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What Future for Social Investment?

Abstract : Executive summaryDuring the Lisbon Summit in 2000, the European Union – partly inspired by the new ‘social investment’ paradigm – adopted a new approach to meet the future challenges of ageing populations and the shift towards a knowledge­based and service economy. The Union expressed its intention of making Europe become ‘the most dynamic and competitive knowledge­based economy in the world, capable of sustainable growth with more and better jobs and greater social cohesion, and respect for the environment by 2010’. It appears that the strategy was based on the view that human capital was the core asset in Europe.The targets of the Lisbon strategy seemed difficult to achieve for many countries even before the global financial crisis of 2008, and it is now clear, with less than one year left, that these targets will not be met. In a long­term perspective, Europe faces a number of common challenges related to environmental concerns and the threats of climate change, deregulated financial markets, mobile global capital, ageing populations and de­industrialisation. The current economic crisis has made these long­term challenges even more acute. It is therefore of great importance that future policies go beyond immediate responses to the current crisis in order to face these long­term challenges and to avoid reproducing the failures of the past. The contributions to this report give an assessment of the social investment strategy as it has been pursued in different national contexts and provide not only a framework for reform but also a number of concrete examples of how to promote or improve the social investment approach:• The development of publicly funded child care and education programmes constitutes an essential dimension of the social investment approach. Such services express the goals of this perspective in two ways: they invest in the human capital of mothers by helping them remain in paid work; and they invest in the human capital of children by providing them with quality educational stimulation at an early age. From this perspective, many of the policies currently being adopted for reconciling work and family life are inadequate. Strategies like long parental leave or vouchers for the purchase of private services may offer some immediate support to parents but lack the long­term perspective that is central in terms of social investment.• Human capital policies that promote participation in education throughout the life-course are crucial. Skill needs within advanced industrial societies have changed quite dramatically in the past decades. In particular, demand has increased for higher levels of skills as well as for cognitive and social skills. Viewed from a historical perspective, investment in vocational education followed an economic logic whereby firm in European economies relied on specialised vocational skills. In the knowledge­based post­industrial economy, however, new skill needs outline an economic logic for the expansion of public education policies. Policy agendas aimed at advancing human capital policies as part of their social investment strategy need to address the growing economic benefits of investing in education.• If social investment is to be the defining feature of the new welfare state, then one should certainly differentiate between ‘varieties of social investment’. Within the field of labour market policy, one can identify at least three different approaches that refer to different principles and have different objectives: investing in human capital, removing obstacles to employment and preventing the depletion of human capital during a period of unemployment. While policies geared towards preventing human capital depletion seem to have gone out of fashion, countries tend to emphasise either training or policies aiming at removing obstacles to labour market participation. Both approaches are connected to work incentives. But if the current crisis results in a longer period of high and persistent unemployment, strengthening work incentives may be an inadequate response in a context of sluggish economic growth and employment losses. In contrast, active labour market policies that target human capital seem preferable, including job creation programmes aimed at slowing the process of human capital depletion associated with unemployment. • There is also reason to think beyond the assumptions of the current era as a knowledge-based economy, which is the underlying rationale of the Lisbon strategy. A slightly different approach, here defined as ‘the learning economy’, focuses more on the rate of change and the consequential requirements of constantly renewing capabilities in firms and competences for workers. What the comparison of European economies shows is, firstly, that innovation tends to thrive in societies where workers are engaged in organisational learning and do creative work and, secondly, that creative work is most widely diffused in egalitarian societies with broad­based and democratic education systems and with labour market institutions that combine flexibility with active labour market policies and income maintenance for the unemployed.• There is thus a need to combine social policies with policies that promote organisational change. The focus should be upon social investments and institutional change related to the organisation of work and learning. Three tasks stand out as particularly important, especially for Southern and Eastern Europe: to expand systems of vocational training and aim at new combinations of theory and practice in the overall education systems; to develop active labour market policies and institutions that support flexicurity; and to reduce inequalities in income and in access to learning. Such a programme would increase social cohesion both nationally and for Europe as a whole since it would help reduce the big gaps in income between the different parts of Europe. And it would certainly strengthen the competitiveness of the region as a whole.• The social investment approach can be seen as a strategy that aims at simultaneously promoting competitiveness and growth, employment and quality of jobs. It is essentially about resolving the trade­off between efficiency and equality. Achieving this goal is dependant on how credible policies can be formulated and delivered. Different examples of best practices can be identified that help to simultaneously widen the tax­base, increase fertility, fight poverty and inequality, or improve the financial sustainability of certain key programmes such as pension schemes.These points give examples of a common theme in the various contributions to this report, which is that the way we design our institutions is critical for what kinds of achievements we can expect. But it is also evident from the contributions that politics matter for what kinds of chances the social investment strategy will have in the future. Political courage is demanded for anyone who want to bring long­termism into policy making. We need to put that high on the agenda. This report aims at stimulating the scholarly and political debate on the future of the social investment approach. By bringing the analytical light to bear on the interplay between social, educational and labour market policies, it looks at how different European countries face the new requirements of the ‘knowledge­based’ or ‘learning economy’ and puts forward some ideas for policy innovation. Both the current economic crisis and the common long­term challenges that Europe faces make such innovations urgent. With the Lisbon agenda coming to its close in 2010, the time is ripe to invent a new future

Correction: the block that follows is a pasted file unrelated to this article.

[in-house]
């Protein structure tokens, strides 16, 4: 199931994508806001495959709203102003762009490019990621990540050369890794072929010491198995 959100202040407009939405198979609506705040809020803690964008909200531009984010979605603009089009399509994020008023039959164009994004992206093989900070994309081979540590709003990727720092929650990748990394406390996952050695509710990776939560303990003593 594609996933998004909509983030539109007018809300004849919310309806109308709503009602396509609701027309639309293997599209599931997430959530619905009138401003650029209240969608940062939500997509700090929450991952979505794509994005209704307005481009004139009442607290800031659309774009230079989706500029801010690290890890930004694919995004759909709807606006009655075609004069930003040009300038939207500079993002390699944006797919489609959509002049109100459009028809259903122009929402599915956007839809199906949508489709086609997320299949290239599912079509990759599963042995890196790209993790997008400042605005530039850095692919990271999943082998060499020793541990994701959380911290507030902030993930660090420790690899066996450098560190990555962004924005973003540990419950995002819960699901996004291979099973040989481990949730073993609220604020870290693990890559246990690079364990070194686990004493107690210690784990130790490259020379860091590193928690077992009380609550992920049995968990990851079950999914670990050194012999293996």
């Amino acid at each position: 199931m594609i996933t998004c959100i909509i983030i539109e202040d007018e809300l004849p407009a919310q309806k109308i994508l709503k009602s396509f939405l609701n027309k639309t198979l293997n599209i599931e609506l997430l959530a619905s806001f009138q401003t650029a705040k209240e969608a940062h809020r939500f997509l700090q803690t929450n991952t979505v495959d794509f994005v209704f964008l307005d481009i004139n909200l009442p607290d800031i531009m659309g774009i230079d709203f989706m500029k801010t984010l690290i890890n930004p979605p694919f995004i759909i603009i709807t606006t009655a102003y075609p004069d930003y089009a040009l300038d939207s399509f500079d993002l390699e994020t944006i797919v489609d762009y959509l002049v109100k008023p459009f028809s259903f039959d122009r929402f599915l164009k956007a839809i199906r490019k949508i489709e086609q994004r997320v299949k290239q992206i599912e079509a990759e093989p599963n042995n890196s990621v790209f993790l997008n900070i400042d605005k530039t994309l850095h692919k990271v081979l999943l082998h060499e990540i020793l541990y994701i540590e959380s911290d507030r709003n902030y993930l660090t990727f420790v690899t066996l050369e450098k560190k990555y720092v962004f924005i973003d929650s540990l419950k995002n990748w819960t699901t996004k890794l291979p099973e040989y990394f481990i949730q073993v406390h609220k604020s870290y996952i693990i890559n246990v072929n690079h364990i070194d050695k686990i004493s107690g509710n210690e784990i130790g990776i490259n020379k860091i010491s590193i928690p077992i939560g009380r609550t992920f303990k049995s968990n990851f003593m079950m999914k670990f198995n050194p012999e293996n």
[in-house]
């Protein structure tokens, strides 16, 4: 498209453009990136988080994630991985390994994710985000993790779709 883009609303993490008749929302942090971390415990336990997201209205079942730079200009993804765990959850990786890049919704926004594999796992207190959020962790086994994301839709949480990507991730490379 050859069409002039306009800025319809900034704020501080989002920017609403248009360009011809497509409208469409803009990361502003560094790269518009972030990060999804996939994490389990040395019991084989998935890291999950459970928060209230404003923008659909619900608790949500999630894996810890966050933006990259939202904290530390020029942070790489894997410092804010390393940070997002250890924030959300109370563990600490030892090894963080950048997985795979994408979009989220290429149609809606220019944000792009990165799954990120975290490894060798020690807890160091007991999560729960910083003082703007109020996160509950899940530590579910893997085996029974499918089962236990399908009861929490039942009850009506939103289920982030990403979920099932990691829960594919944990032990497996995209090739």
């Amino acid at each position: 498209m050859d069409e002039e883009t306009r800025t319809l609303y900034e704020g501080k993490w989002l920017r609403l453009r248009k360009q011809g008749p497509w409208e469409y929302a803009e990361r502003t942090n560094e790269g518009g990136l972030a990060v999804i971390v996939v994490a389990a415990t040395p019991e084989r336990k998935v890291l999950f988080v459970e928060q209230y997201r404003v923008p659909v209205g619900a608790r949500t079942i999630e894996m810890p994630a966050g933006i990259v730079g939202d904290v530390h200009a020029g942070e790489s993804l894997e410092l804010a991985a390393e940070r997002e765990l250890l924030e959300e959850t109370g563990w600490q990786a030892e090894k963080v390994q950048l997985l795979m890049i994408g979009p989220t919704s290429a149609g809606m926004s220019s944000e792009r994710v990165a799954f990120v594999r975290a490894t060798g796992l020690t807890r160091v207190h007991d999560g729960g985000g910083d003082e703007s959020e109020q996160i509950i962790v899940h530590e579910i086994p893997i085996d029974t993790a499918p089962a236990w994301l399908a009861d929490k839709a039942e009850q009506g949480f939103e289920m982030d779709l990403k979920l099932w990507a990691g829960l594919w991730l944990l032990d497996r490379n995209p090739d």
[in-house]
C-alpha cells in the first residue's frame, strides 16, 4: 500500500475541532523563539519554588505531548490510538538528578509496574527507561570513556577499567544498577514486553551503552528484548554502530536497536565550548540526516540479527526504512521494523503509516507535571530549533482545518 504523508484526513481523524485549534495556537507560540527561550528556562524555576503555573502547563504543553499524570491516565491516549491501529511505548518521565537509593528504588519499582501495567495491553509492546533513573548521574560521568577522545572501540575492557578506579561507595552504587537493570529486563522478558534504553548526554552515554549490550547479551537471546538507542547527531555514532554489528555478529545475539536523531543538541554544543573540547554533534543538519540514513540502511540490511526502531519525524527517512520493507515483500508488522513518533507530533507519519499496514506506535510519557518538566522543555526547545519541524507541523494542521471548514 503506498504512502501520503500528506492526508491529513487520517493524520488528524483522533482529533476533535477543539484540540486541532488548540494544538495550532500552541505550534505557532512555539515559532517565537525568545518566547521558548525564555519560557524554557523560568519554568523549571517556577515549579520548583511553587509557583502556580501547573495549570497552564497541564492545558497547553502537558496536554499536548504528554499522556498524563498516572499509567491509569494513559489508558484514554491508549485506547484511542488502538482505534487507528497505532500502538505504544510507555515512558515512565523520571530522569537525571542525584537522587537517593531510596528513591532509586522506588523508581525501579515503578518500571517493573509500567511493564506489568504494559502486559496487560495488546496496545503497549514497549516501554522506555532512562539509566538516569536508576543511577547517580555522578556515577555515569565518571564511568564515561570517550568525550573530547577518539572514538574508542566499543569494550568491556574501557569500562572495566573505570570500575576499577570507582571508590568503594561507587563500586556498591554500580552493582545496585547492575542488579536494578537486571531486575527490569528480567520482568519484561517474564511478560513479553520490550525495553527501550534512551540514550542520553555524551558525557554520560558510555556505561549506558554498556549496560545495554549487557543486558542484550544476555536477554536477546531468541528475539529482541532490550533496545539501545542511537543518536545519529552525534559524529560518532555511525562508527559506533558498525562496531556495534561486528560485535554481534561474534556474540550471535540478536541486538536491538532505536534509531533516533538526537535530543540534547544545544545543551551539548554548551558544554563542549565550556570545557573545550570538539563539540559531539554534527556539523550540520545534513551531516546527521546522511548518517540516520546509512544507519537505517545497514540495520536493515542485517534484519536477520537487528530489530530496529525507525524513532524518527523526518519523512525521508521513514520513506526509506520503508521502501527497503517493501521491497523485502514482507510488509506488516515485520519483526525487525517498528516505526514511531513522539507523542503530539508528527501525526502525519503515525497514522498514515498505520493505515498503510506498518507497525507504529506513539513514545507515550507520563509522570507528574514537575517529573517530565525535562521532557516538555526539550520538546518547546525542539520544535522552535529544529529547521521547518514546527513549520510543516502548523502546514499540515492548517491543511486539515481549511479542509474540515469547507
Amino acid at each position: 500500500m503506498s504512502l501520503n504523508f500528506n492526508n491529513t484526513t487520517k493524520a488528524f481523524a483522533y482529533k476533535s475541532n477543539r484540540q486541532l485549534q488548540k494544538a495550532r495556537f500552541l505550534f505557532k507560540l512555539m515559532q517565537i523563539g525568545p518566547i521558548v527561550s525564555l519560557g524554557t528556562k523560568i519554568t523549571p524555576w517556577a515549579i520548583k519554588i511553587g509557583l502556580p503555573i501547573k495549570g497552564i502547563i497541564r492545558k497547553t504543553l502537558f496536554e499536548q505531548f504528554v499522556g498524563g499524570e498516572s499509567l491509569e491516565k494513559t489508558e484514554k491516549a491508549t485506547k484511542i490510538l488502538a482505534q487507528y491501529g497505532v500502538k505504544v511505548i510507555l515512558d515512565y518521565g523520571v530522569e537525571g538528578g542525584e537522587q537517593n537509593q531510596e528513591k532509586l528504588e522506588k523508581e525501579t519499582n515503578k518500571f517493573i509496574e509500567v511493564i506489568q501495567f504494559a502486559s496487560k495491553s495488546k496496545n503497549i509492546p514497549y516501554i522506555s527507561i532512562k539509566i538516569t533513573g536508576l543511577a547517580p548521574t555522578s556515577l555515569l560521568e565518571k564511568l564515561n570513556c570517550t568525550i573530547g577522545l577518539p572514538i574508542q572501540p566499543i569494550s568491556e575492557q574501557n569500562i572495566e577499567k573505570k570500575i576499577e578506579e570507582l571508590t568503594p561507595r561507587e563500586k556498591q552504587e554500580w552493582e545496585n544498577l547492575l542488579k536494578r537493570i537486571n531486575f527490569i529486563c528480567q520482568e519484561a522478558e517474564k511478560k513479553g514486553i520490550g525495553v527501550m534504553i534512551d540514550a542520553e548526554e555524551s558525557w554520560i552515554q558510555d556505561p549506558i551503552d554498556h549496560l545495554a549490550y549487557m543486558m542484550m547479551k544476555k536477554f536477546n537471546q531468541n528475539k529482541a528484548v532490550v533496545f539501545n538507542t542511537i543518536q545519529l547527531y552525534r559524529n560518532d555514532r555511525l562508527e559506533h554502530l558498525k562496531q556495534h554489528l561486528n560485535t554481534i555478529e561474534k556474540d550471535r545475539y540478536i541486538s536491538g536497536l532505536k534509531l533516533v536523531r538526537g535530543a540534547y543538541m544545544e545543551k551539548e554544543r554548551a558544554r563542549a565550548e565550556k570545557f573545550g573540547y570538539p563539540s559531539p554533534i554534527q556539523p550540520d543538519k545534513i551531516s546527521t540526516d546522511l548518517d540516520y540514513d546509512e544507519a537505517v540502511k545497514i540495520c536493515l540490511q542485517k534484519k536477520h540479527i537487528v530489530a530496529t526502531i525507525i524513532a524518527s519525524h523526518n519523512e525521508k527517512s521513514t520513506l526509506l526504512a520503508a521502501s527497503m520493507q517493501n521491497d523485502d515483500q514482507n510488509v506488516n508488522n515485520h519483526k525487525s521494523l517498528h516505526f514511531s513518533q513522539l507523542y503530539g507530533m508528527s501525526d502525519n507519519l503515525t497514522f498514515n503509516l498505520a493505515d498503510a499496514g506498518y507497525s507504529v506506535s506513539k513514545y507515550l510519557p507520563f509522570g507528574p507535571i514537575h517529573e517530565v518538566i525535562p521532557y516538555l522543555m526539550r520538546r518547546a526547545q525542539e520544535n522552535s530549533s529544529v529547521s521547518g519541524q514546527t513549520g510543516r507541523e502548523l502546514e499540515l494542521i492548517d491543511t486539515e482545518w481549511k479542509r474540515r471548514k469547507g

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Submitted on : Monday, July 22, 2019 - 1:12:30 PM
Last modification on : Friday, July 2, 2021 - 1:59:53 PM

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Nathalie Morel, Bruno Palier, Joakim Palme. What Future for Social Investment?. [Research Report] Institute for Futures Studies. 2009, pp.194. ⟨hal-02190347⟩